Scott Brinker aka "The Godfather of Martech" gives his advice on vendor selection, ROI, martech fails, build vs buy, upskilling and more.
Martech Playbooks has a featured pro series that showcases conversations with accomplished global martech professionals.
While there are many existing and emerging martech pros out there, the "Godfather of Martech" Scott Brinker was at the top of our list of people to speak with. So when the Don accepted to be our first featured pro we were thrilled to chat and capture his insights on the martech world and best practices.
Scott Brinker is a pioneer of the martech industry and frequently speaks about the current state and future of the industry. Brinker is the editor of chiefmartec.com and is famously known for creating the martech supergraphic which maps out the continuously growing martech landscape.
Brinker steers strategic direction as VP Platform Ecosystem at Hubspot, he is the author of Hacking Marketing and also co-host on Big Martech. In the past Brinker was the co-founder and CTO of Ion Interactive, CEO of tech consultancy CyberOps, and President of Galacticomm. Brinker has a computer science degrees from Columbia University, MIT and Harvard University.
During our conversation Brinker provides both wise and practical guidance for new and experienced martech professionals.
What advice do you give marketers going through the vendor selection process?
The best thing to do is start with the customer and really understand from a business perspective: What are you trying to do? Who are you trying to reach? Where are they? What are their expectations of how they would engage with you? The more you can map out a relatively clear sense of what you believe your customer journey looks like, that's the first step.
The second step is when looking along that journey, how do I reach them here? How do I properly engage them at this touchpoint there? And you start to get a sense of what the capabilities are you need. If you're thinking through a customer lens, that becomes your checklist of how to evaluate technologies that will allow you to execute on those use cases and capabilities.
The next level is which particular technologies do I go with? One of the things to keep in mind is the maturity of your business, your marketing team, if it's just you. In martech there's a very wide range of products, some which can be very straightforward and simple, and others that can get very sophisticated. And sometimes people make the mistake of thinking, oh, I should always get the more sophisticated one, the more advanced one. The truth is, when most martech fails to deliver on expectations it's not because of the technology - it's because of not making the right investment in the talent, the skills, the processes and the human side.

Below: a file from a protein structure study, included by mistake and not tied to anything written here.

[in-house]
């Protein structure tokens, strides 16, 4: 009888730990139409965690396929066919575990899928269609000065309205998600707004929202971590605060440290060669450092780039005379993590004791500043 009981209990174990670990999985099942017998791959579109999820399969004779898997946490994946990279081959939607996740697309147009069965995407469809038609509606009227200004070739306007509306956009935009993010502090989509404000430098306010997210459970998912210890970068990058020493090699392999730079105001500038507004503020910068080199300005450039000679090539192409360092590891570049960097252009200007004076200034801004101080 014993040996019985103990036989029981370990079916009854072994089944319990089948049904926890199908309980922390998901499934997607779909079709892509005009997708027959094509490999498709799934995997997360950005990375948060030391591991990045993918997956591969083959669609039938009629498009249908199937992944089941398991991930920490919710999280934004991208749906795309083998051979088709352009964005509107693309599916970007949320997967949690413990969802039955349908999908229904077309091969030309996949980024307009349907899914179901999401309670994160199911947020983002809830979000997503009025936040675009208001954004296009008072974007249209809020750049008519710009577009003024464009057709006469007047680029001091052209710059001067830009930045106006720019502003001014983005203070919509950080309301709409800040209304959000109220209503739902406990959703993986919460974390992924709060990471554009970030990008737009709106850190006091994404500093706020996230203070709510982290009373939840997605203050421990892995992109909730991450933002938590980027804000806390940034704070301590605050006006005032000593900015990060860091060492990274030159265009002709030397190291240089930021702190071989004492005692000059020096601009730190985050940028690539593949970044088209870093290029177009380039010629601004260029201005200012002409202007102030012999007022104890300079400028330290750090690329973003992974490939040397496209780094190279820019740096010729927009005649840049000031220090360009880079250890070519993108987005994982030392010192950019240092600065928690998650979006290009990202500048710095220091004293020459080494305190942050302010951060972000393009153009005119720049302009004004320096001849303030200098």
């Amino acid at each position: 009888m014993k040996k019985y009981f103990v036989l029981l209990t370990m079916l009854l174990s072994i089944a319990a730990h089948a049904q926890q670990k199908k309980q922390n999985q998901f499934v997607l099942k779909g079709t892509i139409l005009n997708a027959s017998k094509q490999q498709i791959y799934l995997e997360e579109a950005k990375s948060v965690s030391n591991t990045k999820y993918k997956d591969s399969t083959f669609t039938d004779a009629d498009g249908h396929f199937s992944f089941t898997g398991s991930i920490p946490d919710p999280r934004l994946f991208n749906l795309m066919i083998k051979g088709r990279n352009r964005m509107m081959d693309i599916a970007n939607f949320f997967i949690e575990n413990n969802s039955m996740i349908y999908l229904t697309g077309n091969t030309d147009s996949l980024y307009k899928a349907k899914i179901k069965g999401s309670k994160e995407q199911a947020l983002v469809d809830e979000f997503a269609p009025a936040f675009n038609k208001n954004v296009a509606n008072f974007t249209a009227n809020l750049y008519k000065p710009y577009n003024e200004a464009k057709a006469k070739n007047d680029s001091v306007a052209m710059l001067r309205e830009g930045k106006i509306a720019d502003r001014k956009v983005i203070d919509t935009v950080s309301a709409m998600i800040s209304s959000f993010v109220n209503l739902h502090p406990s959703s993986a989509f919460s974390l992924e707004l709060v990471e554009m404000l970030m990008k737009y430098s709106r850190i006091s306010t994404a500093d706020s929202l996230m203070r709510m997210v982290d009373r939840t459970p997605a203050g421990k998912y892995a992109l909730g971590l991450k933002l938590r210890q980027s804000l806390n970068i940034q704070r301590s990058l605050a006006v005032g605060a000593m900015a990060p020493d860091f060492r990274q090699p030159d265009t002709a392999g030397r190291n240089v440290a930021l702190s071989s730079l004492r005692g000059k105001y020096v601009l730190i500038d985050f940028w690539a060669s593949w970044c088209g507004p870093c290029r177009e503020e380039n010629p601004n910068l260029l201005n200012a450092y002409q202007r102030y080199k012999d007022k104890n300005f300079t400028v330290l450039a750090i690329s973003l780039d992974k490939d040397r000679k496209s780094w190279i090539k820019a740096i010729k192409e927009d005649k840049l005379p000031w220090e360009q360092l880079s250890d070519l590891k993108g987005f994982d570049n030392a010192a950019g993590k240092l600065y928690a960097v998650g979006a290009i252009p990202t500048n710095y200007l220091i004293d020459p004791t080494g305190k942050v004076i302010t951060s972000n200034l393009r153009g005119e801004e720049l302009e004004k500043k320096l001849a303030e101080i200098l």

When you've got a very sophisticated product, if you don't have a sophisticated team for that yet, it can be very difficult. There is a saying, "The simplest explanation is often the best" and there's a version of that for martech, the simplest martech that does what you need it to do is often the very best.
There's one other dimension of this that I'm very passionate about, and that is integrations and ecosystems. Because even if you start simple, odds are, as your business grows, as your marketing maturity grows, as you get more sophisticated, you're going to want to bring other products into your martech portfolio. Plan to change and invest in the capacity to adapt and the capacity to be agile.
What's your approach when evaluating martech value or navigating the tricky ROI conversation?
What makes ROI tricky is different marketing technologies operate in very different ways.
So there's some technologies like a landing page product and optimization that's being used very directly in demand generation. It's being used in these conversion tunnels. And you really can attribute an ROI to it.